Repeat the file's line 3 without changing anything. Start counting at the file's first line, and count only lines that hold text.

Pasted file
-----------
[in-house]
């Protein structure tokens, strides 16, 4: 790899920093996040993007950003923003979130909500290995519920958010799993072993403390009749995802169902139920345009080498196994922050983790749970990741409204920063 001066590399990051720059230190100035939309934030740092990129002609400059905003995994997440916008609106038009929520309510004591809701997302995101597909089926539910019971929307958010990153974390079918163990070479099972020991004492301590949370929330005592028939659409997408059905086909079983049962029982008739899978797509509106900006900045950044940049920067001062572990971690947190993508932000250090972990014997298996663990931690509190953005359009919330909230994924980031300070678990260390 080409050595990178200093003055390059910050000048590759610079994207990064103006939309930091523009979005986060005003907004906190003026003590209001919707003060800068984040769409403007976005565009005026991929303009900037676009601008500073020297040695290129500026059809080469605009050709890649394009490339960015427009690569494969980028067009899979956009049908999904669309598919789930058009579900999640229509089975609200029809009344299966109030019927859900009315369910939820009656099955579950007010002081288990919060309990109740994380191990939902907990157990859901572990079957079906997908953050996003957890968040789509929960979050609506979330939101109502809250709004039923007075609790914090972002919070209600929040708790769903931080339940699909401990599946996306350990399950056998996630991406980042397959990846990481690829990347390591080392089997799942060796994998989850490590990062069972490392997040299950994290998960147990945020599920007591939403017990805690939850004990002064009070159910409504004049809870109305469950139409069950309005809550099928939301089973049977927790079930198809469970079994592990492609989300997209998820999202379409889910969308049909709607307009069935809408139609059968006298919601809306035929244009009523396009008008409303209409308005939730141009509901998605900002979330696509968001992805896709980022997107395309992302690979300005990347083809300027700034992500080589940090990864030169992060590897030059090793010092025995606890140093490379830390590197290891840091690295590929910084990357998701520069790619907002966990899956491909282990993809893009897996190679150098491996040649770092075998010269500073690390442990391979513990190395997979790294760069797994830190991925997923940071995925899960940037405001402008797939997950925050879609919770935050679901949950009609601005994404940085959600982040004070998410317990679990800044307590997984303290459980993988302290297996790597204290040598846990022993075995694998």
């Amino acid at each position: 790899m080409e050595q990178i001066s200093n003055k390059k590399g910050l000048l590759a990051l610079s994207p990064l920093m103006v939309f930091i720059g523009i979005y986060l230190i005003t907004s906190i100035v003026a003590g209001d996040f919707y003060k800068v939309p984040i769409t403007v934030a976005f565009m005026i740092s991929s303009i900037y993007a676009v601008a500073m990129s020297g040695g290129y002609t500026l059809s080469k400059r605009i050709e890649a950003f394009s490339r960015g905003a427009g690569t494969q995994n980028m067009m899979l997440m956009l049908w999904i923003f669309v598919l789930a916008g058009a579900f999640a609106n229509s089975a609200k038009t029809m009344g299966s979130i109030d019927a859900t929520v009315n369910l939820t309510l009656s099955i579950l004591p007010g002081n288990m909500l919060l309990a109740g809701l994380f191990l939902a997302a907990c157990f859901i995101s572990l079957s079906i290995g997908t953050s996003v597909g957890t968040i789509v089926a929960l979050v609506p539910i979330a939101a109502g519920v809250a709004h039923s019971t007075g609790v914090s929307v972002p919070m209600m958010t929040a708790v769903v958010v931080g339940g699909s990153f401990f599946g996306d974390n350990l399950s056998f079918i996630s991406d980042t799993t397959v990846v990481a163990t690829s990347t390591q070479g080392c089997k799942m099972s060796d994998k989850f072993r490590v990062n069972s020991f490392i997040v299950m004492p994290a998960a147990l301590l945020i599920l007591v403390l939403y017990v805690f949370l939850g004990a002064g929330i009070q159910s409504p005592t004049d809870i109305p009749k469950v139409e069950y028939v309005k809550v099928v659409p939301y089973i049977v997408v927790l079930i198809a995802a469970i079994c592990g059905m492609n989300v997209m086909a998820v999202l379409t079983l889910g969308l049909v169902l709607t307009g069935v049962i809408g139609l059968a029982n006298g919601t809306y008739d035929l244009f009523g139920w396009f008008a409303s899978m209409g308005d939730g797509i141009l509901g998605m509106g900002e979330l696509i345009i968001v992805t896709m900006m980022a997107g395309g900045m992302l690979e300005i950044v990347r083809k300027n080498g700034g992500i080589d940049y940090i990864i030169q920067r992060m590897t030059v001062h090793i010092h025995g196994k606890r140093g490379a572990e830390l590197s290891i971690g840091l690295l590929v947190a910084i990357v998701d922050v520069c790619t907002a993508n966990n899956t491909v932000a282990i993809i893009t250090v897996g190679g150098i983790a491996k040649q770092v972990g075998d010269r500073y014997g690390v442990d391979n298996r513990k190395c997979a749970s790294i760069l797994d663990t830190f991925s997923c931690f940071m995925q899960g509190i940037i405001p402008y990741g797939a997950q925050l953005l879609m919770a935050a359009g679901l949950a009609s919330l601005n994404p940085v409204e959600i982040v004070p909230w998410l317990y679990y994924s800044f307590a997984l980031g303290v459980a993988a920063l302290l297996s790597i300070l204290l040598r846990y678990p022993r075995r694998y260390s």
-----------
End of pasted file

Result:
């Amino acid at each position: 790899m080409e050595q990178i001066s200093n003055k390059k590399g910050l000048l590759a990051l610079s994207p990064l920093m103006v939309f930091i720059g523009i979005y986060l230190i005003t907004s906190i100035v003026a003590g209001d996040f919707y003060k800068v939309p984040i769409t403007v934030a976005f565009m005026i740092s991929s303009i900037y993007a676009v601008a500073m990129s020297g040695g290129y002609t500026l059809s080469k400059r605009i050709e890649a950003f394009s490339r960015g905003a427009g690569t494969q995994n980028m067009m899979l997440m956009l049908w999904i923003f669309v598919l789930a916008g058009a579900f999640a609106n229509s089975a609200k038009t029809m009344g299966s979130i109030d019927a859900t929520v009315n369910l939820t309510l009656s099955i579950l004591p007010g002081n288990m909500l919060l309990a109740g809701l994380f191990l939902a997302a907990c157990f859901i995101s572990l079957s079906i290995g997908t953050s996003v597909g957890t968040i789509v089926a929960l979050v609506p539910i979330a939101a109502g519920v809250a709004h039923s019971t007075g609790v914090s929307v972002p919070m209600m958010t929040a708790v769903v958010v931080g339940g699909s990153f401990f599946g996306d974390n350990l399950s056998f079918i996630s991406d980042t799993t397959v990846v990481a163990t690829s990347t390591q070479g080392c089997k799942m099972s060796d994998k989850f072993r490590v990062n069972s020991f490392i997040v299950m004492p994290a998960a147990l301590l945020i599920l007591v403390l939403y017990v805690f949370l939850g004990a002064g929330i009070q159910s409504p005592t004049d809870i109305p009749k469950v139409e069950y028939v309005k809550v099928v659409p939301y089973i049977v997408v927790l079930i198809a995802a469970i079994c592990g059905m492609n989300v997209m086909a998820v999202l379409t079983l889910g969308l049909v169902l709607t307009g069935v049962i809408g139609l059968a029982n006298g919601t809306y008739d035929l244009f009523g139920w396009f008008a409303s899978m209409g308005d939730g797509i141009l509901g998605m509106g900002e979330l696509i345009i968001v992805t896709m900006m980022a997107g395309g900045m992302l690979e300005i950044v990347r083809k300027n080498g700034g992500i080589d940049y940090i990864i030169q920067r992060m590897t030059v001062h090793i010092h025995g196994k606890r140093g490379a572990e830390l590197s290891i971690g840091l690295l590929v947190a910084i990357v998701d922050v520069c790619t907002a993508n966990n899956t491909v932000a282990i993809i893009t250090v897996g190679g150098i983790a491996k040649q770092v972990g075998d010269r500073y014997g690390v442990d391979n298996r513990k190395c997979a749970s790294i760069l797994d663990t830190f991925s997923c931690f940071m995925q899960g509190i940037i405001p402008y990741g797939a997950q925050l953005l879609m919770a935050a359009g679901l949950a009609s919330l601005n994404p940085v409204e959600i982040v004070p909230w998410l317990y679990y994924s800044f307590a997984l980031g303290v459980a993988a920063l302290l297996s790597i300070l204290l040598r846990y678990p022993r075995r694998y260390s």